Short-term strategy in a long-term world

May 7, 2001 3:55 AM

If you’re going to play video poker, I have to assume you would like to win something. In order to attain that goal, there are only two ways to approach the game: Long-Term Strategy, where you would play as long, as often and as fast as possible during each casino visit, while trying to be computer-perfect in your draw selections. Comps, cash back, gifts, points, special-event invites, machine selection, and recognition all play a role in whether you feel you are successful by the end of the "term" (I’ll use infinity, because no one yet has produced an accurate definition). Your goal is not necessarily to win more sessions than you lose, but to chase a tiny win percentage by the end of your term, which is the result of a combination of all the above items. You have the advantage of flexibility - to apply whatever value you choose to all the slot card benefits you’ve received from your play. You are also able to explain away losing sessions - large or small - by claiming the mathematics of the system "guarantee" your overall play, and you know you’ll be alright in the long run. Hmmm”¦

Clearly, the above scenario is vague, dangerous to your financial health, and is not what the majority of gamblers would want as their ultimate goal. Yet for years, we’ve been told it is the only way to win - the only way to obtain that elusive advantage over casino odds. Although it defies logic, it sells. As strategies go, it hides behind the irreproachable theories of math, but its main flaw is in assuming perfect computer vs. perfect computer play. Unattainable by any human, it is also capable of causing the normal player to spend far more hours at the machines than they are comfortable with. Certainly, this system has few benefits throughout the "long term" if any at all, and the casinos welcome these players with open arms.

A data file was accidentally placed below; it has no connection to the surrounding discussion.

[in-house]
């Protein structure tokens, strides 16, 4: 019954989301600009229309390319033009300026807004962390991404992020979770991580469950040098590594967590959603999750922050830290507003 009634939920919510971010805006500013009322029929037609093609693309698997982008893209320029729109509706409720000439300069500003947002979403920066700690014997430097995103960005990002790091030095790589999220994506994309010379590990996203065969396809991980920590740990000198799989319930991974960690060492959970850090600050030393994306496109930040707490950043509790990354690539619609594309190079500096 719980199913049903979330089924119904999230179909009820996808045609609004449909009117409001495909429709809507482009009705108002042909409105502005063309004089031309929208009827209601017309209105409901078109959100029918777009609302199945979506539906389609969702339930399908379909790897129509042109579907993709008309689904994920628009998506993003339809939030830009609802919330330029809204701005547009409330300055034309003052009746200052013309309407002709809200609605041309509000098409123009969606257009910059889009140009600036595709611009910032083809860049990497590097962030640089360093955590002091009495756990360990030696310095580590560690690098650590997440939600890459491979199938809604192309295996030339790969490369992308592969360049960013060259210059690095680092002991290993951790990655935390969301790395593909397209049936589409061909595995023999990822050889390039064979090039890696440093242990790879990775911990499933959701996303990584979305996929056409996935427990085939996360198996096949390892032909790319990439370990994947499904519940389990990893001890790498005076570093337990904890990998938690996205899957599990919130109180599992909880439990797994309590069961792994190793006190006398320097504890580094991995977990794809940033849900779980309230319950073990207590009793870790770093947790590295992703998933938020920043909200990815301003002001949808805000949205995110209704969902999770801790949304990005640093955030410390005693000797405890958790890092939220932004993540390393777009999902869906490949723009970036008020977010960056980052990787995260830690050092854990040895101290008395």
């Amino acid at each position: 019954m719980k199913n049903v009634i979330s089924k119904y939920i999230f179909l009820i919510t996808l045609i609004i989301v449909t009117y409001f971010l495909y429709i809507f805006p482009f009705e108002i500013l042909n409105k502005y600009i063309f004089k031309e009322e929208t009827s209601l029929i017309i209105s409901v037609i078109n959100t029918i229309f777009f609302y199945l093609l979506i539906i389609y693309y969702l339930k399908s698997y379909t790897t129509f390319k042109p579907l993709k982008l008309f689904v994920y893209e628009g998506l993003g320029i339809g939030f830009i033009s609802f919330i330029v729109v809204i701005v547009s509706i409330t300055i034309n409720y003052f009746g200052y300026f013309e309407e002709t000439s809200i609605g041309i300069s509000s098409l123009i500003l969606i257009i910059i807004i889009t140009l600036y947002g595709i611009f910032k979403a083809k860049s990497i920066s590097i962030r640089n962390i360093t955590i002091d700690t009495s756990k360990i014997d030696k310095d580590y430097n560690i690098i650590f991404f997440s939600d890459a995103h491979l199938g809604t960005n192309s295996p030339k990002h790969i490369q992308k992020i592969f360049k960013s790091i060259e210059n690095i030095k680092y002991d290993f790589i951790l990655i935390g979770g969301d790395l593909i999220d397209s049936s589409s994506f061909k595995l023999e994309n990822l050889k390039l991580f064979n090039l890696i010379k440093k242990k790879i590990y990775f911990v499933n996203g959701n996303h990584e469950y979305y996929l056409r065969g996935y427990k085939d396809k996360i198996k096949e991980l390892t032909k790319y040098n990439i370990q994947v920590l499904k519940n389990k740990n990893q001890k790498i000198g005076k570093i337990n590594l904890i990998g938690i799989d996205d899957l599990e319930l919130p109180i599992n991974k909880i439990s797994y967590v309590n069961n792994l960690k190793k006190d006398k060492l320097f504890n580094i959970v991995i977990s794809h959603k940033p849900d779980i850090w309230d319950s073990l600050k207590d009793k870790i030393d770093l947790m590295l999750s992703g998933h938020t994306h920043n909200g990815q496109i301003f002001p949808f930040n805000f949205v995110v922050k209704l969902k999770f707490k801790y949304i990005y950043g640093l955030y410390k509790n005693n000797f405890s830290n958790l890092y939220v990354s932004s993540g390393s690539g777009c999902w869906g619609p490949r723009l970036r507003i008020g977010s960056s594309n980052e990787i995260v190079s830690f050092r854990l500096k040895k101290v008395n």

Now let’s turn to Short-Term Strategy - in other words, how I believe every person alive really plays - whether they are willing to admit it or not. Whenever anyone goes to a casino, their goal is to always leave with more than they arrived with. It’s human nature, and the definition of why we gamble. Explaining away losing sessions with double talk is simply not an option here, as losing is the same as failure. It also does not shy away from the fact that luck is the main reason anyone who has a winning session does so. My particular strategy recognizes that most of our daily luck in the casino is bad, but when the good variety does comes along, it is looked at as an opportunity to leave a winner. Understanding and being able to take advantage of such opportunities remains the only method ever known to win on a consistent basis.

Although the resident "experts" criticize my play strategy, many of their former followers continuously trade stories with me on their newfound success using a variation of what I’ve taught them. After all, who wouldn’t want to go home and count $50 or so profit in their pocket most every time they play, rather than have to shuffle the bills around once again? And it has got to make sense to every player that it is far more important to quit at whatever win goal they’ve set, rather than to play on and on seeking those slot club benefits that the casinos tempt our weaknesses with. Look back over your own playing career, and you’ll see what I mean. Haven’t you helped build enough of those tall buildings?